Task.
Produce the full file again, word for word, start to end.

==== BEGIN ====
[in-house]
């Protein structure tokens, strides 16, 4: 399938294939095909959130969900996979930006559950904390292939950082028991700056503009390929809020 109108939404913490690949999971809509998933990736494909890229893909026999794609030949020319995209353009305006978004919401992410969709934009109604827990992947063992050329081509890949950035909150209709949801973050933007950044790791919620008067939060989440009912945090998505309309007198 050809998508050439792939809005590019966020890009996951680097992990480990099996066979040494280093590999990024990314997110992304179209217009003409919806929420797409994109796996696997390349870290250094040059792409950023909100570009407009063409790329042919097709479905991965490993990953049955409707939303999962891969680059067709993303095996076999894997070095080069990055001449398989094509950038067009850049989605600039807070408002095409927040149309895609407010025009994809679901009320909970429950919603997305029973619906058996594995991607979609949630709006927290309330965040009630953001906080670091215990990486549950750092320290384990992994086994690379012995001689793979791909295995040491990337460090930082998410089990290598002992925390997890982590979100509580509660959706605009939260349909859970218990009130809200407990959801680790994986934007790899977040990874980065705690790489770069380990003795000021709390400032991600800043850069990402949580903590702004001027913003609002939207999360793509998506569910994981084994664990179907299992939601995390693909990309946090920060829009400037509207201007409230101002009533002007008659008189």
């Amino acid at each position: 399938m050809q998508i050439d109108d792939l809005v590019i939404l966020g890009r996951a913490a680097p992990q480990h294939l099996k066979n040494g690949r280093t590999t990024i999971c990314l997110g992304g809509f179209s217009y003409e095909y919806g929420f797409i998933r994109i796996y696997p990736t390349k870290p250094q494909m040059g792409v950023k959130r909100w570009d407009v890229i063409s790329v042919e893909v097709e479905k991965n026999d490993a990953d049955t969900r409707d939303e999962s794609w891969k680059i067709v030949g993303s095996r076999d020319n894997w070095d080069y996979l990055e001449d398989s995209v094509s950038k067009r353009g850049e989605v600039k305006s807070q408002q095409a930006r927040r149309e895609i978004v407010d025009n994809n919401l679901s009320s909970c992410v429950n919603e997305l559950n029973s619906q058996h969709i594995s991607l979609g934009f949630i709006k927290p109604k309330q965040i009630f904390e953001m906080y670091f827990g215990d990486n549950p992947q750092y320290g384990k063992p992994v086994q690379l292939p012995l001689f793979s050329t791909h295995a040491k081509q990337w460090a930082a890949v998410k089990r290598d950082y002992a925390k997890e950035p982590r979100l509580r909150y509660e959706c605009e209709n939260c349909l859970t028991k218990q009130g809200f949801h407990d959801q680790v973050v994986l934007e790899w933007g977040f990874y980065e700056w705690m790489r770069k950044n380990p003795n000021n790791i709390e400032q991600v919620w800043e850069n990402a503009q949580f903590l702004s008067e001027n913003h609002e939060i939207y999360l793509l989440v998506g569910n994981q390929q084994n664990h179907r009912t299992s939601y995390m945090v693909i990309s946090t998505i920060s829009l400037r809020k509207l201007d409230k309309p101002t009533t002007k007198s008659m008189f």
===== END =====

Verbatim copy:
[in-house]
């Protein structure tokens, strides 16, 4: 399938294939095909959130969900996979930006559950904390292939950082028991700056503009390929809020 109108939404913490690949999971809509998933990736494909890229893909026999794609030949020319995209353009305006978004919401992410969709934009109604827990992947063992050329081509890949950035909150209709949801973050933007950044790791919620008067939060989440009912945090998505309309007198 050809998508050439792939809005590019966020890009996951680097992990480990099996066979040494280093590999990024990314997110992304179209217009003409919806929420797409994109796996696997390349870290250094040059792409950023909100570009407009063409790329042919097709479905991965490993990953049955409707939303999962891969680059067709993303095996076999894997070095080069990055001449398989094509950038067009850049989605600039807070408002095409927040149309895609407010025009994809679901009320909970429950919603997305029973619906058996594995991607979609949630709006927290309330965040009630953001906080670091215990990486549950750092320290384990992994086994690379012995001689793979791909295995040491990337460090930082998410089990290598002992925390997890982590979100509580509660959706605009939260349909859970218990009130809200407990959801680790994986934007790899977040990874980065705690790489770069380990003795000021709390400032991600800043850069990402949580903590702004001027913003609002939207999360793509998506569910994981084994664990179907299992939601995390693909990309946090920060829009400037509207201007409230101002009533002007008659008189």
């Amino acid at each position: 399938m050809q998508i050439d109108d792939l809005v590019i939404l966020g890009r996951a913490a680097p992990q480990h294939l099996k066979n040494g690949r280093t590999t990024i999971c990314l997110g992304g809509f179209s217009y003409e095909y919806g929420f797409i998933r994109i796996y696997p990736t390349k870290p250094q494909m040059g792409v950023k959130r909100w570009d407009v890229i063409s790329v042919e893909v097709e479905k991965n026999d490993a990953d049955t969900r409707d939303e999962s794609w891969k680059i067709v030949g993303s095996r076999d020319n894997w070095d080069y996979l990055e001449d398989s995209v094509s950038k067009r353009g850049e989605v600039k305006s807070q408002q095409a930006r927040r149309e895609i978004v407010d025009n994809n919401l679901s009320s909970c992410v429950n919603e997305l559950n029973s619906q058996h969709i594995s991607l979609g934009f949630i709006k927290p109604k309330q965040i009630f904390e953001m906080y670091f827990g215990d990486n549950p992947q750092y320290g384990k063992p992994v086994q690379l292939p012995l001689f793979s050329t791909h295995a040491k081509q990337w460090a930082a890949v998410k089990r290598d950082y002992a925390k997890e950035p982590r979100l509580r909150y509660e959706c605009e209709n939260c349909l859970t028991k218990q009130g809200f949801h407990d959801q680790v973050v994986l934007e790899w933007g977040f990874y980065e700056w705690m790489r770069k950044n380990p003795n000021n790791i709390e400032q991600v919620w800043e850069n990402a503009q949580f903590l702004s008067e001027n913003h609002e939060i939207y999360l793509l989440v998506g569910n994981q390929q084994n664990h179907r009912t299992s939601y995390m945090v693909i990309s946090t998505i920060s829009l400037r809020k509207l201007d409230k309309p101002t009533t002007k007198s008659m008189f």